Mom had thoroughly enjoyed the "good" sister's gossiping for years. The "good" sister could make it sound like concern and disgust at the same time, her sole purpose being to make herself look good to Mom, so the good sister could get what narcissists want--narcissistic supply.

I had barely glanced at the good sister's life all those years. I was busy leading my own life: softball, tennis, school, chuch, baking, reading playwrights like Ibsen and other great literature, participating in politics. I didn't care that she was more wayward than me. Why should I? Yet, somehow she had twisted my interesting life out to be something horrific and had made herself to be something to be emulated.

Anyway, after that, I still refrained from telling Mom or anyone in my family any details about my life. The good things in my life made them jealous and the bad things--doesn't everyone have a few complaints?--made them feel better about themselves.

I am not living and sharing my life in order to satisfy anyone's curiosity about who THEY are!

And, I don't have TIME for gossip!

At "this point," due to Mom's personal growth, her new awareness about the "good" sister's game, and my years'-long distancing Mom from any real details about my life, I can now say that when I "complain" about the regular day-to-day stuff, she no longer panics and evaluates her parenting skills (of lack thereof) against my choices. She responds appropriately now, either with "That's nothing to worry about, really," or "I'm sure you'll work that out."

I even get the occassional, "I'm so happy for you," "You deserve it," "Couldn't happen to a more worthy person."

It's a long yearned-for, hard-won relationship. I deserve it . . . I really do.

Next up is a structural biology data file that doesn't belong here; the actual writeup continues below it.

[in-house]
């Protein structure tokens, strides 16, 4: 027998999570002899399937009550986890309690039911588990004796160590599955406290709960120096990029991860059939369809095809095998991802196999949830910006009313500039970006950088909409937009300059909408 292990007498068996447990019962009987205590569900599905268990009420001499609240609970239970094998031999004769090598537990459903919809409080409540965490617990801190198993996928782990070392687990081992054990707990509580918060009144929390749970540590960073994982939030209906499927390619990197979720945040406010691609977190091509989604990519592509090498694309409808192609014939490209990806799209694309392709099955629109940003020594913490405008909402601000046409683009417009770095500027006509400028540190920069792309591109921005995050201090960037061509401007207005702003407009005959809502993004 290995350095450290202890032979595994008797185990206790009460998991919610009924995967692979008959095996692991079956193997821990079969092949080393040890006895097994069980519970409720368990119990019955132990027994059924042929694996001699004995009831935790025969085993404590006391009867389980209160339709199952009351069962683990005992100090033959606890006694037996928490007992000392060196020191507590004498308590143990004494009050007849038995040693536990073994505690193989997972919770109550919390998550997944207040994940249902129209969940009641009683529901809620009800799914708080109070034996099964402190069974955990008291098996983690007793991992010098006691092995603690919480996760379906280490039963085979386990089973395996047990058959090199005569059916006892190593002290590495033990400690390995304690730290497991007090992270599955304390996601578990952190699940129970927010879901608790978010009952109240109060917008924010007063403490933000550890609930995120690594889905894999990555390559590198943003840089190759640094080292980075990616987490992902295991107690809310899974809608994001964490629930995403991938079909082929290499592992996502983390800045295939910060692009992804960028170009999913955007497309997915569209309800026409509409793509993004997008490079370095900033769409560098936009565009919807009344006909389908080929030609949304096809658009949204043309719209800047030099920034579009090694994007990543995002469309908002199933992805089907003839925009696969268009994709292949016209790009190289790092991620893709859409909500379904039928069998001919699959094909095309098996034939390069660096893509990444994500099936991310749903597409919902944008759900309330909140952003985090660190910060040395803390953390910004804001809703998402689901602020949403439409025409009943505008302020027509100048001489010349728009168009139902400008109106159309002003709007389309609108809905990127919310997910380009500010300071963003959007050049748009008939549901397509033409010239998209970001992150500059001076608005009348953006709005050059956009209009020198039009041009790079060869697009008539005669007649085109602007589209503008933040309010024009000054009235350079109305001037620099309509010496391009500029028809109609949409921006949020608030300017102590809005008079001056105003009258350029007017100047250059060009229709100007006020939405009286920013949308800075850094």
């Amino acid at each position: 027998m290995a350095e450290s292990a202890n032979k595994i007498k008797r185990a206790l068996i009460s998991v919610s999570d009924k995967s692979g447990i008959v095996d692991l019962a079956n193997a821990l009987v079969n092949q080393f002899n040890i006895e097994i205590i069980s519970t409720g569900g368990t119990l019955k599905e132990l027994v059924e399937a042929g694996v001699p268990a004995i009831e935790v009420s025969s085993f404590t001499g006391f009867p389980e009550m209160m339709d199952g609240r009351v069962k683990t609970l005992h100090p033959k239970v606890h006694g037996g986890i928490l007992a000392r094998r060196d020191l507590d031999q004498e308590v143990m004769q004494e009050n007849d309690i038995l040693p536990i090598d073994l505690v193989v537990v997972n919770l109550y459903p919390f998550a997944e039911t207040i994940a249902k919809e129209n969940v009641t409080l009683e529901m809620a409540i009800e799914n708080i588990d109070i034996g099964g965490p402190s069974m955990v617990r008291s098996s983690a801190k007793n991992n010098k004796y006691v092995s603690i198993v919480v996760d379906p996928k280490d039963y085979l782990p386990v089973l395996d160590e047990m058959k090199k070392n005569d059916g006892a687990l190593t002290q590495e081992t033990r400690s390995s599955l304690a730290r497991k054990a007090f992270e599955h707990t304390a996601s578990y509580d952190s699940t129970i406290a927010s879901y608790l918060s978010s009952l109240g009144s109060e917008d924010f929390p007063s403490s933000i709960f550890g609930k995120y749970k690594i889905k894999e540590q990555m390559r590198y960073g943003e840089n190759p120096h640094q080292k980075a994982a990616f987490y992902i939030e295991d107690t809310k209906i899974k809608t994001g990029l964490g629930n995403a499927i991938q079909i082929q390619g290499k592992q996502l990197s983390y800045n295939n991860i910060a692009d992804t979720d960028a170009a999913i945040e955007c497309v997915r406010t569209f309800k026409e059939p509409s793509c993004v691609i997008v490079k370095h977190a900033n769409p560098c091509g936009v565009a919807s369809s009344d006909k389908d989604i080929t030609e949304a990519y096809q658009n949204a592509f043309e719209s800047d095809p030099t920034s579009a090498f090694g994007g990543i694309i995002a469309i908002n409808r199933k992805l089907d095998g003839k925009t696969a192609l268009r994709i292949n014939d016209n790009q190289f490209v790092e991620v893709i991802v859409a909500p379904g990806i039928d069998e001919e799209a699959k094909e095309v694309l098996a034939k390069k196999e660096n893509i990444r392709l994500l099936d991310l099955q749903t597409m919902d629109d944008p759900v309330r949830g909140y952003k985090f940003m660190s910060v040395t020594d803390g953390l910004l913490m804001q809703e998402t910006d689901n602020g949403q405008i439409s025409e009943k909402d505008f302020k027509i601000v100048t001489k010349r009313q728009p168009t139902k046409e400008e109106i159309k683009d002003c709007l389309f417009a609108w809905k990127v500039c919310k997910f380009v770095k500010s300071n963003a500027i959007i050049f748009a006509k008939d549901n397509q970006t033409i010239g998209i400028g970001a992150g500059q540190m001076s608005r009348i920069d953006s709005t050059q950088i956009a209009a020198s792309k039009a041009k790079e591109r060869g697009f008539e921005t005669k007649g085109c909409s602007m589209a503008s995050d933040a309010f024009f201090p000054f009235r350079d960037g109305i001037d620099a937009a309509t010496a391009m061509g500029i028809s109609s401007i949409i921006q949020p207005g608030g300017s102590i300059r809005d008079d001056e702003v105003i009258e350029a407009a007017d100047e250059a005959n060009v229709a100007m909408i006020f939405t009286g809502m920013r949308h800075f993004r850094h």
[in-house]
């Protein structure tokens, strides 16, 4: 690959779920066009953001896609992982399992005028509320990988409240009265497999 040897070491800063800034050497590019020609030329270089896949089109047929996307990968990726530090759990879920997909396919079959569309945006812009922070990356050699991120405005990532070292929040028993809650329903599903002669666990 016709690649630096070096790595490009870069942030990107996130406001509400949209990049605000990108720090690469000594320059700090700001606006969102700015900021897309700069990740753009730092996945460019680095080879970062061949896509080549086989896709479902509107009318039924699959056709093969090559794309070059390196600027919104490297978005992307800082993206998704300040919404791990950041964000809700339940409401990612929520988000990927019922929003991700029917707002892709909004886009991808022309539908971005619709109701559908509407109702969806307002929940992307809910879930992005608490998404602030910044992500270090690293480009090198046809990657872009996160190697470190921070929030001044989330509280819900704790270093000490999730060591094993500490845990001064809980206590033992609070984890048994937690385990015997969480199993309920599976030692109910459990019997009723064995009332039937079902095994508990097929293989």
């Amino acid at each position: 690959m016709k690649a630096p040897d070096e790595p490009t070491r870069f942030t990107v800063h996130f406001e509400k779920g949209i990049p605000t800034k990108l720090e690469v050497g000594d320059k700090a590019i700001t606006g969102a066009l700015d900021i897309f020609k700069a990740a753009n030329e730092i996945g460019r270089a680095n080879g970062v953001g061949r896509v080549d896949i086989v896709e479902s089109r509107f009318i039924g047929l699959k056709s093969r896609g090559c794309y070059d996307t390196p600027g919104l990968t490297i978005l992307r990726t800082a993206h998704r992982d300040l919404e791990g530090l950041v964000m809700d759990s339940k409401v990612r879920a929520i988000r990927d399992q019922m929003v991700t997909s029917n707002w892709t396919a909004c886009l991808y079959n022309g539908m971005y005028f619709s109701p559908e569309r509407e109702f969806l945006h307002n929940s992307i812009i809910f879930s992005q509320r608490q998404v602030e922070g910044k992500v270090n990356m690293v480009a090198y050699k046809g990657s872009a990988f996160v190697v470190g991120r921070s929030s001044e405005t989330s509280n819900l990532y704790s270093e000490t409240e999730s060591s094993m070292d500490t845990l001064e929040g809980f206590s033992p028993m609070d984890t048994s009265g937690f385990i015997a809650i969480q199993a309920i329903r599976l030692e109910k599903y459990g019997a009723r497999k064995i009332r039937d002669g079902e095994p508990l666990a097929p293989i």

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Ceili
 
  1  
Reply Mon 25 Aug, 2003 11:47 am
How many Narcissists does it take to screw in a light bulb.
One. They just hold the lightbulb up and the world revolves around them.
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dupre
 
  1  
Reply Mon 25 Aug, 2003 11:55 am
HaHaHaHaHaHa!!!!!!!!!!!
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Ceili
 
  1  
Reply Mon 25 Aug, 2003 11:58 am
Geez, this all sounds so familiar. They last night of my marraige ended in violence. I called my father at 3am, in the middle of it of it all, to ask him for a ride for me and my kids. Dad could hear the ex in the background raving and smashing things and asked to speak to him. Whatever dad said calmed him down a bit. But the next morning while I packed the ex's mother (godzilla) showed up. My dad and brother appoligized to her for my behavior! They then proceeded to chastise me for leaving him in front her. All the while the evidence of his brutality were evident from bruises round my neck to every door jam in the place being kicked in.
To this day both of the can't believe I would say they did such a thing. The fact that the lectures continued for weeks and blame and fault were laid at me feet makes no difference to their recolections. I was/am doubly wrong.
Ceili